“I attended a couple of Nell and Rebecca’s meetings which were honestly the only time I felt supported or like I got to discuss issues which concern me as a new teacher here at Hunter.

“[The meetings are] very helpful because just being able to talk and see that others are having very similar experiences lets me know I’m not the only one.”

 Research conducted by Frances Rust confirms the dramatic impact that professional conversations among new teachers can have on their practice and their sense of professionalism  (Rust 1999).  We were bolstered by this research but still had to ask ourselves (and our new teachers), “Why didn’t they come?”  So again, we looked at our new teachers’ surveys and we reviewed their post-meeting reflections.  We also informally interviewed some of them.  And we found one reason over and over again.  And that was TIME.  Six out of twelve of our new teachers specifically said they weren’t attending the meetings because of time.

“I am concerned that I won’t be able to make as many lunch meetings as I would like to due to extra rehearsals with choir members.”

“[There’s] no time to do anything.  My teaching suffers for it.  I am the limit of what I can do as a human being.”  

4.  Authentic Teacher Growth Takes Time.

There is a theory that we find useful as an analogy when thinking about our new teacher’s experiences.  According to Maslow’s hierarchy of needs, humans need food, water and safety before they can strive for knowledge and higher understanding (Gleitman 733).  Our teachers were stuck in survival mode.  In survival mode teachers don’t have the time and space for the kinds of reflection that we know lead to increased knowledge and understanding.  Linda Darling-Hammond describes teacher knowledge as the single most important factor in increasing student achievement (Darling-Hammond 1997, 2001).  The teacher in our study who compared teaching to being an overwhelmed octopus with too many tasks to juggle is leaving the profession.  Perhaps if she had been given more time for authentic professional development, she might be better prepared to face the rigorous challenges required of all teachers. 

Policy Recommendations:

To retain qualified teachers, schools must acknowledge the unique challenges new teachers face and provide time for the kinds of ongoing support and reflection that we know lead to real teacher growth and thus to improved student achievement.  We recommend:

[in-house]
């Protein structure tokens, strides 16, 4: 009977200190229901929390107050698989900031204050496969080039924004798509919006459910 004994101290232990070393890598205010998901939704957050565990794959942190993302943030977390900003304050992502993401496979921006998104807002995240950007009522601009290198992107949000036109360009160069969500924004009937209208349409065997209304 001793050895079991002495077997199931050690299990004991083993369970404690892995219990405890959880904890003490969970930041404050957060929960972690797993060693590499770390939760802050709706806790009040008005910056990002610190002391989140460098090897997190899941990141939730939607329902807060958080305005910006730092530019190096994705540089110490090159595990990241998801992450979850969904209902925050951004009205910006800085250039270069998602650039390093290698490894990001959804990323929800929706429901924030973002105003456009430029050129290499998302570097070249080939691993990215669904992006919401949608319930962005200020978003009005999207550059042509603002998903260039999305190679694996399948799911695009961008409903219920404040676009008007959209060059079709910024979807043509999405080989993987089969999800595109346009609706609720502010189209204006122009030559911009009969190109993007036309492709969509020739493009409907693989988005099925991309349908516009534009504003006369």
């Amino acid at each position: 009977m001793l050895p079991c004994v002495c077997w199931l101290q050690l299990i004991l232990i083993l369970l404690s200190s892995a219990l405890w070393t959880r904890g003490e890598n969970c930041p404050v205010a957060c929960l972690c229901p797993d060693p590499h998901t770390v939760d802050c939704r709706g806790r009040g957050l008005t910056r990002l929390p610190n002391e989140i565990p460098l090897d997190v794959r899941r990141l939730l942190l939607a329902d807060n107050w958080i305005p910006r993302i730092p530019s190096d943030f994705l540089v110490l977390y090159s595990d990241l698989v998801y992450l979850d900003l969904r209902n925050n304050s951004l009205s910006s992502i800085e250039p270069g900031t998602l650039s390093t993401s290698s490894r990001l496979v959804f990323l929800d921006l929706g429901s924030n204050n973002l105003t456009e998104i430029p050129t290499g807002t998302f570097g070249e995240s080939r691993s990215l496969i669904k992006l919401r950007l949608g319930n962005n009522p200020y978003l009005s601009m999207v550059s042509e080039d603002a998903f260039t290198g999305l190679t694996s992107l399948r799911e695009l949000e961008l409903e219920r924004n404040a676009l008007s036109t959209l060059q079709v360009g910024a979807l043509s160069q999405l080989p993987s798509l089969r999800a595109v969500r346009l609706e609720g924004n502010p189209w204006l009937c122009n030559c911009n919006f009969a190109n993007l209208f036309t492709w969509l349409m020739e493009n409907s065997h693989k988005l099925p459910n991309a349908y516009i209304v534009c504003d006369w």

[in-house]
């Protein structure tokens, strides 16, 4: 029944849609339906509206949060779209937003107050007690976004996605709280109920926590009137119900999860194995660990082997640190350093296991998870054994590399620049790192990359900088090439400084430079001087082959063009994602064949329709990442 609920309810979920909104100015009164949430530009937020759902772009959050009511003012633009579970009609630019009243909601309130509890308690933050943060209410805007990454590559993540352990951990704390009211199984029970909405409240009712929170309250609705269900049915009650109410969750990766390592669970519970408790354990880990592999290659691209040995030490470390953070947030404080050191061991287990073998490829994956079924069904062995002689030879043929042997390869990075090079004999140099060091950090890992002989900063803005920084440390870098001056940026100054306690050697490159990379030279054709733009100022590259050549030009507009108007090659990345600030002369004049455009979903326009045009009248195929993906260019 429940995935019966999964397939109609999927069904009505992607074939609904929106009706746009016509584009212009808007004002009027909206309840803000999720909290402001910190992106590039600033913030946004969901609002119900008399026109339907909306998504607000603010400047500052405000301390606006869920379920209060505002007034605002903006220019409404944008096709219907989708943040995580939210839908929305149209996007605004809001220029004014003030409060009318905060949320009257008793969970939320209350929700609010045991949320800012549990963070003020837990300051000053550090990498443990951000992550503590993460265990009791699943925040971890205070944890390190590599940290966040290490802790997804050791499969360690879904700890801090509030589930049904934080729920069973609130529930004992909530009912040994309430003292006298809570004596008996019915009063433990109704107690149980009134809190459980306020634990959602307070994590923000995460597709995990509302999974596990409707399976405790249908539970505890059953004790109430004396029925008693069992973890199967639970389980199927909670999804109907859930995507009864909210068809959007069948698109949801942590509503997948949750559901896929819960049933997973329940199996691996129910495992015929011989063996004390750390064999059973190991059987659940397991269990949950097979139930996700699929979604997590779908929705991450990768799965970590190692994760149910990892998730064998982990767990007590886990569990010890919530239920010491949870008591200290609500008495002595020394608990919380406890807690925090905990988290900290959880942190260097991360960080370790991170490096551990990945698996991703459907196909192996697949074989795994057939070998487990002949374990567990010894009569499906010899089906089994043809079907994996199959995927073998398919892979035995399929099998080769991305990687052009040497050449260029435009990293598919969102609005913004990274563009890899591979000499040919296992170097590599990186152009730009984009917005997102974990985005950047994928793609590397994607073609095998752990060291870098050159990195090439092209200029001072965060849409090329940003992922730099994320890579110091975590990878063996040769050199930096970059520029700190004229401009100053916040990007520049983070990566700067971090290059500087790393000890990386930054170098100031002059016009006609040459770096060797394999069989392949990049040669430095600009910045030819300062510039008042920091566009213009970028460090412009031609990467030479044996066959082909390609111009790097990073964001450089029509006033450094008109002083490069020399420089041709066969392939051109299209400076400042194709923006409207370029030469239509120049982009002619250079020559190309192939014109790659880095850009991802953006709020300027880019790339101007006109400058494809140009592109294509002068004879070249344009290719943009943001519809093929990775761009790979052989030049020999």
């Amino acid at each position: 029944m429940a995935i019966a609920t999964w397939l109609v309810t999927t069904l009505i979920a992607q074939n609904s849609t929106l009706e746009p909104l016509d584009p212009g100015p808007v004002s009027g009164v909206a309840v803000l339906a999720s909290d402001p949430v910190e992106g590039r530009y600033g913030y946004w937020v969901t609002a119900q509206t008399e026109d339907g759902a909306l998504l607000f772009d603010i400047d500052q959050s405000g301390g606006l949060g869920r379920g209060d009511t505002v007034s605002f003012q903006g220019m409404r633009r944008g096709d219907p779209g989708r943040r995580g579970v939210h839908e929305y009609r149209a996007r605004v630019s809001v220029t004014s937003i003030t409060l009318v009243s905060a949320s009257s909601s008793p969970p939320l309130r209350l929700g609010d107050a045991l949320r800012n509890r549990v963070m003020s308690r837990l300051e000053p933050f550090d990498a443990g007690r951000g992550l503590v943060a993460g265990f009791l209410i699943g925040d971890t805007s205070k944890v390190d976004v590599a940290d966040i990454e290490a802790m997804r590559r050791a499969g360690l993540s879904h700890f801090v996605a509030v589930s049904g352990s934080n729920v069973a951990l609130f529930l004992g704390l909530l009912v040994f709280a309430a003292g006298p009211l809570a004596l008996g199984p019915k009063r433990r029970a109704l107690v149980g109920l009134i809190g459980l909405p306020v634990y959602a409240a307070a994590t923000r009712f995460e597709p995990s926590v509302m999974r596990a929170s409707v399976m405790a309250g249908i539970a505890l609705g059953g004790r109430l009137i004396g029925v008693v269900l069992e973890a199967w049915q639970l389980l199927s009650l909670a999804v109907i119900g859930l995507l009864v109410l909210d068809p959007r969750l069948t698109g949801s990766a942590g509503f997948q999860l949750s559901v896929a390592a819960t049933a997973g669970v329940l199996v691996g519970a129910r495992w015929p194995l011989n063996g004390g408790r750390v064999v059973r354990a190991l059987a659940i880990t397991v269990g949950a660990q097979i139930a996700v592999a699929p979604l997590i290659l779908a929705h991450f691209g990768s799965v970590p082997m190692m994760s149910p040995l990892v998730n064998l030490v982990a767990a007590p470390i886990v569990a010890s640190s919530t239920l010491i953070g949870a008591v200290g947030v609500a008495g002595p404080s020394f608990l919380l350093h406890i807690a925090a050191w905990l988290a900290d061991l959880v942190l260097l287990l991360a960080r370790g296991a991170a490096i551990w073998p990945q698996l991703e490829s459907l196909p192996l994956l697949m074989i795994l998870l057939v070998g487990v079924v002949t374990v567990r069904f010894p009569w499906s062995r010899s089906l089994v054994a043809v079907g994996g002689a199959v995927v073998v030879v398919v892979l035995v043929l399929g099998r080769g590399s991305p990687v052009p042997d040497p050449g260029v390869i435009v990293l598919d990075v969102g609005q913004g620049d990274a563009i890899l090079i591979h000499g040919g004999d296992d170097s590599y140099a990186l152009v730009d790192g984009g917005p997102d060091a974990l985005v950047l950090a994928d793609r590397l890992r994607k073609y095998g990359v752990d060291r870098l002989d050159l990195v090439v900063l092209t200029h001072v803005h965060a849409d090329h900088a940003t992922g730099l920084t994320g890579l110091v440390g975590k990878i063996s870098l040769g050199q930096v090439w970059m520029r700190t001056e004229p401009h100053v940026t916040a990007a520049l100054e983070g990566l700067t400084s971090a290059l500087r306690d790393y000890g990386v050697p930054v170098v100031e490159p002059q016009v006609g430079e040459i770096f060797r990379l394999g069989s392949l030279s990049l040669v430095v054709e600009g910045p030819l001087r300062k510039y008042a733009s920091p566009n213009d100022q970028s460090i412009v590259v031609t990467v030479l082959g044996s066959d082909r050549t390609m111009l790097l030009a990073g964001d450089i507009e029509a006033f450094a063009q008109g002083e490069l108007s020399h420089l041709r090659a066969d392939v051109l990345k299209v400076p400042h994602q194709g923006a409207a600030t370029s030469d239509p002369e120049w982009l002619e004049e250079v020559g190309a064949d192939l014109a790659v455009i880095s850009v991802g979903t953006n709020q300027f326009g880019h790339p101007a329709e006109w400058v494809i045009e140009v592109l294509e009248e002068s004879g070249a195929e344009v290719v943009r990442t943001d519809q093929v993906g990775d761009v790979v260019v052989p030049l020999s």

• Reduced teaching load or substantial release time for new teachers.

  • Reduced teaching load or substantial release time for mentor teachers.

  • Opportunities for new teachers and mentors to formulate a professional development plan tailored to their particular needs.

Questions For Further Research:

We started our study with the question, “What do new teachers say they need.”  We expected for them to tell us the different supports that they wanted.  What we found was that the particular nature of these supports was less relevant to our study than the fact that our new teachers did not have the time to engage deeply in any of them.  Our study leaves us with questions about the extent to which meaningful collaboration and conversation among teachers can actually take place within the current structure of most schools.  Currently, few schools allocate the recourses necessary to ensure that time for meaningful professional development is integrated into work in a regular way.  It feels that we are working against the tide.  Though at times we have felt skeptical (not unlike our new teacher’s octopus) about whether real progress can be made within the existing structure, we feel that more research needs to be conducted examining ways to support new teachers both within the current structures and by reforming these very structures.

Works Cited:

Darling-Hammond, Linda.  The Right to Learn: A Blueprint For Creating Schools That Work.  San Francisco: Jossey-Bass, 1997.

Darling-Hammond, Linda.  “The Right to Learn: Race, Class, and Education Policy.” Powerpoint Presentation at CUNY Graduate Center, New York, November, 2001.

Gleitman, Henry. Psychology.  New York: W.W.Norton, 1991.

Greenhouse, Steven. “Tentative Pact for City Teachers Increases Pay, and Workweek.”   The New York Times, June 11, 2002: Late Edition A-1.

Rust, Frances.  (1999).  Professional Conversations: New Teachers Explore Teaching Through Conversation, Story and Narrative. Teaching and Teacher Education, 15(4), 367-380.  Also appears in N.Lyons & V.K. LaBoskey, (eds.)  Narrative Interpretations and Response: Teacher Educators’ Stories, chap 13.  New York: Teachers College Press, 2002.

New Teacher Induction
Professional Development


Rebecca & Nell

Rebecca Hollander teaches communications theatre at Hunter College High School in Manhattan. In addition, she advices the extra-curricular theatre program. This is her fourth year teaching at Hunter. Originally from Chicago, she spent her formative years in New Jersey and has been living in New York City for the past 12 years. rff

Nell Scharff has been an English teacher at Hunter College High School since 1990. She is currently a doctoral candidate in education at New York University. Her research interests are classroom group dynamics and new teacher development